Workers who display excellence in their jobs must be rewarded if a firm wants to retain them. Rewards can also increase the levels of productivity and innovation in a firm.
According to a Straits Times article titled “Reward good workers to keep them”, Minister for Trade and Industry Teo Ser Luck said bosses should reward good workers with pay rises and other benefits in order to keep them and offset the manpower crunch.
This would also encourage workers to work smarter and more productively, instead of keeping their production capacity at a steady state.
Data from the Department of Statistics Singapore found that the labour productivity of Singapore is on a general downward trend, with productivity growth remaining elusive. Productivity in the 2nd quarter of 2013 decreased by 0.3%, a smaller drop compared to a decrease of 3.8% in the first quarter.
According to Michael Wan, analyst at Credit Suisse, this reflects evidence that the economy has shifted towards more domestically oriented services sectors which have relatively lower levels of labour productivity.
Employers should be open to the idea of rewarding staff with salary increases and extraneous benefits like perks, especially if the staff has shown great initiative and productive capacity. An outward and visible form of appreciation and recognition is also important.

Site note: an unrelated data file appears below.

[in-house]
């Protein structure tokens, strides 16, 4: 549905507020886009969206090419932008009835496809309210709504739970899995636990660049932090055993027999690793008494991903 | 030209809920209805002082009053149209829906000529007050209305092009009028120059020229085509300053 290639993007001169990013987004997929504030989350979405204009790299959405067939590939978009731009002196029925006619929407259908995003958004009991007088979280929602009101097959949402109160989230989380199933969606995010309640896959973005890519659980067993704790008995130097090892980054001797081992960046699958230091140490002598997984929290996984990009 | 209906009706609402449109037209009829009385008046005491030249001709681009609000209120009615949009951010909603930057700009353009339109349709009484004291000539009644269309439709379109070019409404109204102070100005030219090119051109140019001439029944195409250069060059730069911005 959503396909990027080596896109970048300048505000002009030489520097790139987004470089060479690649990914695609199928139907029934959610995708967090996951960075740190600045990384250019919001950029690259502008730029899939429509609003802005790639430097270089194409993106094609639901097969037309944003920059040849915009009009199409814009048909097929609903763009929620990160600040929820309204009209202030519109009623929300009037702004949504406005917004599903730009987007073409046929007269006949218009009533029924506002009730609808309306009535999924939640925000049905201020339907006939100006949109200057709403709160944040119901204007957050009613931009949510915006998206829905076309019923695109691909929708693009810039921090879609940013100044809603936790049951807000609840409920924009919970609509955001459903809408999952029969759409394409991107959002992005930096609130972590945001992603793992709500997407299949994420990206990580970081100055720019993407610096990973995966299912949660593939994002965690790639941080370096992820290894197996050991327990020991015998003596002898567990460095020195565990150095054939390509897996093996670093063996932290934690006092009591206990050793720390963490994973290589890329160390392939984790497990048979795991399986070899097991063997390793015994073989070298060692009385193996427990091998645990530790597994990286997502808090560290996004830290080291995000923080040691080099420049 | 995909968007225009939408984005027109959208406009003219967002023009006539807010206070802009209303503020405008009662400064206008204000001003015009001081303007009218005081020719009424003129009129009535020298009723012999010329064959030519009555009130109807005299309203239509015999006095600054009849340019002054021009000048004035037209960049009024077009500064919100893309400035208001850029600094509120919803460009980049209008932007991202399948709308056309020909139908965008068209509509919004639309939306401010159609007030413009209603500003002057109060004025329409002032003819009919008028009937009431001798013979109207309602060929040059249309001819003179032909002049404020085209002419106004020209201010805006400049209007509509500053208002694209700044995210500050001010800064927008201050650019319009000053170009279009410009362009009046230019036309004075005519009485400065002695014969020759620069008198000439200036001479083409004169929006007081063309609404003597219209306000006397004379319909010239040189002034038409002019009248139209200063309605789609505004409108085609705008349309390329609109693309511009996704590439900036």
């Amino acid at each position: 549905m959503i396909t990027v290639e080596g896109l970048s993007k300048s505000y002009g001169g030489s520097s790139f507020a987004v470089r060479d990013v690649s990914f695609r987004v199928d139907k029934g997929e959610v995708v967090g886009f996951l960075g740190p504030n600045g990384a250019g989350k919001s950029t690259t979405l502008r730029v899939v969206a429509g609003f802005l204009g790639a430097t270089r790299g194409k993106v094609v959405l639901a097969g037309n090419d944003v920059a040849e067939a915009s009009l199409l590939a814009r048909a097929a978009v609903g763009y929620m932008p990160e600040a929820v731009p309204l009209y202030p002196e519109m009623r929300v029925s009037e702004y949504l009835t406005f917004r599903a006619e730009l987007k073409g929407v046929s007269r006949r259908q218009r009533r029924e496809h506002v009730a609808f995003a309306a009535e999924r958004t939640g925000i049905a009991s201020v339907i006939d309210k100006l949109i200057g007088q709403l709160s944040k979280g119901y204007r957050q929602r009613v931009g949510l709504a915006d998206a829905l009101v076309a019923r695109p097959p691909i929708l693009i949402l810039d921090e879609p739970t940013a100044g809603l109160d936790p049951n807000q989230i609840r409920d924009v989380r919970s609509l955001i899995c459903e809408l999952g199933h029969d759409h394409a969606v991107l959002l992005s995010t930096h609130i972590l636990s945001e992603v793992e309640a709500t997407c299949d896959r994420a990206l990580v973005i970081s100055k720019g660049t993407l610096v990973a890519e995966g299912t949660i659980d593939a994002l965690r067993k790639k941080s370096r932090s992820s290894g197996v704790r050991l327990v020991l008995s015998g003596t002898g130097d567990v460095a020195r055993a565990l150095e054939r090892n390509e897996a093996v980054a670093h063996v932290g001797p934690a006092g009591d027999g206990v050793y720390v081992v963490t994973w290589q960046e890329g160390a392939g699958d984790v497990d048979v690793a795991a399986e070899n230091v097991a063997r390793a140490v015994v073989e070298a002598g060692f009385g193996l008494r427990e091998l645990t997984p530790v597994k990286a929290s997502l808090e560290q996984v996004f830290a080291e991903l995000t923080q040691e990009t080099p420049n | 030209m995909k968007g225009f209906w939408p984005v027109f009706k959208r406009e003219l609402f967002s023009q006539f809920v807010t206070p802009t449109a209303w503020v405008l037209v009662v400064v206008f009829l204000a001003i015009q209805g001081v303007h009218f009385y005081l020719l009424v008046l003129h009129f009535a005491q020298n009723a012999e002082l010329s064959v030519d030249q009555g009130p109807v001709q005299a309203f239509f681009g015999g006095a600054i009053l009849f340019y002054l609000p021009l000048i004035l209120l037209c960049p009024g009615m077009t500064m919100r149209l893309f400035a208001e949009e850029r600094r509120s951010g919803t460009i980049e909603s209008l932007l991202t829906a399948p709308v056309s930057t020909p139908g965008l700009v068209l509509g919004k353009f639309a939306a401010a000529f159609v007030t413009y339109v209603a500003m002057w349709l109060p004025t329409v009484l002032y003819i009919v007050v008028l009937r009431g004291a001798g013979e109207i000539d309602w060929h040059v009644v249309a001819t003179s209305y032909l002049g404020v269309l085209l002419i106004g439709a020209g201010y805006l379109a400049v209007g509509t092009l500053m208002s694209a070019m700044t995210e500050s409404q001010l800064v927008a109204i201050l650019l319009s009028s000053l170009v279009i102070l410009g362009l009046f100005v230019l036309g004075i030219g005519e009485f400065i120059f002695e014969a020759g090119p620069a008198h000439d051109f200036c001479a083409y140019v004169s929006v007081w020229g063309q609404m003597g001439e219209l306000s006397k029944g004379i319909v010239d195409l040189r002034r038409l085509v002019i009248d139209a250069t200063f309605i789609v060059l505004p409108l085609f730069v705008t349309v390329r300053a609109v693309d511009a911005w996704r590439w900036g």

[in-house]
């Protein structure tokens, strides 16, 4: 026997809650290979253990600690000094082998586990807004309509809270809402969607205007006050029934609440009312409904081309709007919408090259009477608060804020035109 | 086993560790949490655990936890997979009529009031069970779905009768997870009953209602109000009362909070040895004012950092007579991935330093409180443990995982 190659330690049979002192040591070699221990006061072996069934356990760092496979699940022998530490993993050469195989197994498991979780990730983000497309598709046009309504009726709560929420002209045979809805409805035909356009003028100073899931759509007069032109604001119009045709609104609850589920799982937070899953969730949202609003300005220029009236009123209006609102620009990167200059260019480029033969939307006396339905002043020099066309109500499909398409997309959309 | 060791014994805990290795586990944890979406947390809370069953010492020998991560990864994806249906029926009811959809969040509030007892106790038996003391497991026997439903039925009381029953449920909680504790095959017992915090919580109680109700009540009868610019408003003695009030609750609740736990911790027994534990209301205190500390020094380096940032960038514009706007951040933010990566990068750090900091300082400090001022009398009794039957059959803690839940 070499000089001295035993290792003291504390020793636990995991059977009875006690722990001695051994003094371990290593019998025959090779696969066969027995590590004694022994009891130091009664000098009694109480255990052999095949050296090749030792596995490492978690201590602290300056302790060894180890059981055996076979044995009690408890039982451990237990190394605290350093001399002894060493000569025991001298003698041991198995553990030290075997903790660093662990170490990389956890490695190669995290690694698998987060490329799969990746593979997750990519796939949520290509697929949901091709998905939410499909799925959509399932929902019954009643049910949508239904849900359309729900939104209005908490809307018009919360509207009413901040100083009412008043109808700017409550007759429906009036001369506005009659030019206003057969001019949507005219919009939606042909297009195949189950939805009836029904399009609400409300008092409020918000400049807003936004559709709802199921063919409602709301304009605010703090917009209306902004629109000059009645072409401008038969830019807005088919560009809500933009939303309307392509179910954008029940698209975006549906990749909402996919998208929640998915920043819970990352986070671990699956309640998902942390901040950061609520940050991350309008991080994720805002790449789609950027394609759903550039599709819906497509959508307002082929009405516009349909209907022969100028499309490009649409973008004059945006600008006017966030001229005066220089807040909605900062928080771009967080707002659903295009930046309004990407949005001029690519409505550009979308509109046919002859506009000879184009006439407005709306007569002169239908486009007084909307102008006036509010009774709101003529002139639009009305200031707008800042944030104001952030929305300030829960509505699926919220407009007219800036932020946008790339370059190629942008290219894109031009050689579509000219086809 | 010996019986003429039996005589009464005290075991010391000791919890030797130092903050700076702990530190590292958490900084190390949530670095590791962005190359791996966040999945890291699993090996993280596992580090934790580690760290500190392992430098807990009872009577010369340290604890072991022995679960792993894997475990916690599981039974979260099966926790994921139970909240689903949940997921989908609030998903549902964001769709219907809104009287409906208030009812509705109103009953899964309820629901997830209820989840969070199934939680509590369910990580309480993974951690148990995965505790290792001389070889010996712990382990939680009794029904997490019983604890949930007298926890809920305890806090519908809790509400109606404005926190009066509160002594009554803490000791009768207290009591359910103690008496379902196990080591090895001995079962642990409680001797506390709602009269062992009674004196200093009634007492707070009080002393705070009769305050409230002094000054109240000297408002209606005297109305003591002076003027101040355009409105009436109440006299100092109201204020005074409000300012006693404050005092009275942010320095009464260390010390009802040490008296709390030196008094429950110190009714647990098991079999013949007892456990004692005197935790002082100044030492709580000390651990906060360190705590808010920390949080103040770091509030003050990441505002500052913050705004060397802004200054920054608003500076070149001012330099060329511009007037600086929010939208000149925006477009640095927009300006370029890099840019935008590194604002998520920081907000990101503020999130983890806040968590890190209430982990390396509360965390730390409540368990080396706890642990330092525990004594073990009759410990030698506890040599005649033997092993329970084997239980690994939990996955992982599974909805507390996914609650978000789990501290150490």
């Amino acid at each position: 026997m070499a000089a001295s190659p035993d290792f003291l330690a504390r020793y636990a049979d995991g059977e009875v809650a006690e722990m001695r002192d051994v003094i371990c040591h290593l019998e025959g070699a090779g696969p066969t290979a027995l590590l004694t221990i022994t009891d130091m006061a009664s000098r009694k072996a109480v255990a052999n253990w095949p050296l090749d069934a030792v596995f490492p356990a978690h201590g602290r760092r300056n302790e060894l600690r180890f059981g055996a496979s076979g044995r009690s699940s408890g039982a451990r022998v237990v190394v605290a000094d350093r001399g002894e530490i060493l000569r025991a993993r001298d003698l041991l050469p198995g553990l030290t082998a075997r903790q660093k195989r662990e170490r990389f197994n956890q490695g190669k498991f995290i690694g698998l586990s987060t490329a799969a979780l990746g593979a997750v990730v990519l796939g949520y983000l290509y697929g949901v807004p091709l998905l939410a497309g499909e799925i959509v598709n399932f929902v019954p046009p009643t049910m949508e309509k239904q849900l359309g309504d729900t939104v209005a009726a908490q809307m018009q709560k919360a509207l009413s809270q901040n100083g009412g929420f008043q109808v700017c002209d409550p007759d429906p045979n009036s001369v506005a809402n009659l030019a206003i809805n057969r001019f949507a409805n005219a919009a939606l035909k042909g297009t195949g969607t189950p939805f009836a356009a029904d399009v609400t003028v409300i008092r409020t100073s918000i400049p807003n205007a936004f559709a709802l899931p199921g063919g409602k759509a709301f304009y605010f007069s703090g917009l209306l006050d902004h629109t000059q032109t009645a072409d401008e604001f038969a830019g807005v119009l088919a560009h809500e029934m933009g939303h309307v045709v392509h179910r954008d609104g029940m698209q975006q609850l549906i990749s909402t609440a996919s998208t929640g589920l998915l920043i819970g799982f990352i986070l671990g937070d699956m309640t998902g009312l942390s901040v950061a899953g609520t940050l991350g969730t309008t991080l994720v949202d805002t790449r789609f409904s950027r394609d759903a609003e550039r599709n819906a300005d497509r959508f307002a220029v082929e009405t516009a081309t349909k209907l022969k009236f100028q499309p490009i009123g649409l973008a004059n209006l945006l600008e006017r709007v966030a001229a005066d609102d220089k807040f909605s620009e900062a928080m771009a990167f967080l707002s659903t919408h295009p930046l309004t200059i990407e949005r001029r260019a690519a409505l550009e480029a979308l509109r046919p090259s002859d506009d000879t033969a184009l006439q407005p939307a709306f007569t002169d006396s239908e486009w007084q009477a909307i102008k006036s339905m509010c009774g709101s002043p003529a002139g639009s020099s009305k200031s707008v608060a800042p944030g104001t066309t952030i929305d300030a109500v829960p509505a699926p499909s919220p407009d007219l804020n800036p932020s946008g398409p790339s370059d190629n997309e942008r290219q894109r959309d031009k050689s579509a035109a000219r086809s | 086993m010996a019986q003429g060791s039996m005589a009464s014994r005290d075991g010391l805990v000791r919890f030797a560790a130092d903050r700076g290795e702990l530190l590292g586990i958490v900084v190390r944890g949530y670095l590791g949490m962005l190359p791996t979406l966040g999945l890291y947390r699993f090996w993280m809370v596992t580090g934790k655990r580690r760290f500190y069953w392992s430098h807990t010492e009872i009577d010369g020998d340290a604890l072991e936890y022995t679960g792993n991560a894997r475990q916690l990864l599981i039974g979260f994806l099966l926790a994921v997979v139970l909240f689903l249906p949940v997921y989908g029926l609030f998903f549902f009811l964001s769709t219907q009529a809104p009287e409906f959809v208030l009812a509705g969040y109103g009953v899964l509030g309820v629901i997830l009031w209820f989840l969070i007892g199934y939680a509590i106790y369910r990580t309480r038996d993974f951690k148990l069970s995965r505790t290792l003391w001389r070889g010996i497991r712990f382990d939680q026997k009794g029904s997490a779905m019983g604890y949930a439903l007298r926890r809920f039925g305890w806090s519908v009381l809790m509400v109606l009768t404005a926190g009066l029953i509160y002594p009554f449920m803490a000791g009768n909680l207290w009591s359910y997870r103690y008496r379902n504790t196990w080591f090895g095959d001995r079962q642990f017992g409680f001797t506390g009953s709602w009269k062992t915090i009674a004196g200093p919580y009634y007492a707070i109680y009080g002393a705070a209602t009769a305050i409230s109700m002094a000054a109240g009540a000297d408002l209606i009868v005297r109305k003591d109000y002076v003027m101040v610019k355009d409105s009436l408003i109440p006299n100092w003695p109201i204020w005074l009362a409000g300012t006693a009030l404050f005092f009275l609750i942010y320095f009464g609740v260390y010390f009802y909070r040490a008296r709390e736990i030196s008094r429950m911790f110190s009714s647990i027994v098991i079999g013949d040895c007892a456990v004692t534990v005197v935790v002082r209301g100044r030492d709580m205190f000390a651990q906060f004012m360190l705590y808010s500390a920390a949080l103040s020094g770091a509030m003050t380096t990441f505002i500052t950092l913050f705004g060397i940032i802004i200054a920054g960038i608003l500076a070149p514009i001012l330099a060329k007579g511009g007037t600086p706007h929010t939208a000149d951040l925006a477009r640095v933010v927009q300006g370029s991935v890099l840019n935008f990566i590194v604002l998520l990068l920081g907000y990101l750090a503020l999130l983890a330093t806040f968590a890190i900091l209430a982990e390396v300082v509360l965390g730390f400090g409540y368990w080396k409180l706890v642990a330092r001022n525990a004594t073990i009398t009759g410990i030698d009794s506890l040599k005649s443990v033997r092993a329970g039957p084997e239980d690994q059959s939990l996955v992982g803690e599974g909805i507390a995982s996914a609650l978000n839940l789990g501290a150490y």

Rikvin acknowledges that while sufficient compensation is essential for hardworking employees, the degree of reward for staff who have performed should be linked to productivity factors, for example, the degree of innovation which an employee brings to the company instead of merely working longer hours.
Behaviours which increase the managerial skills of other staff or those which fine-tune important processes should also be more handsomely rewarded. Hence, such compensation could be seen as cultivating and increasing the quantity and quality of human capital in a firm, leading to a more efficient workforce.
Mr Satish Bakhda, Head of Operations of Rikvin, said that rewarding hardworking staff is something which businesses should do, especially if they want to increase total factor productivity.
“Employers should be open to the idea of rewarding staff with salary increases and extraneous benefits like perks, especially if the staff has shown great initiative and productive capacity. An outward and visible form of appreciation and recognition is also important.”
“We see this happening in the services sector such as the hotel and food and beverages industries, where the pay of low-wage workers have risen by more than 10% in the past 3 years. But these industries can do more to attract workers from competing firms and achieve a higher degree of innovation and productivity,” Mr Bakhda added.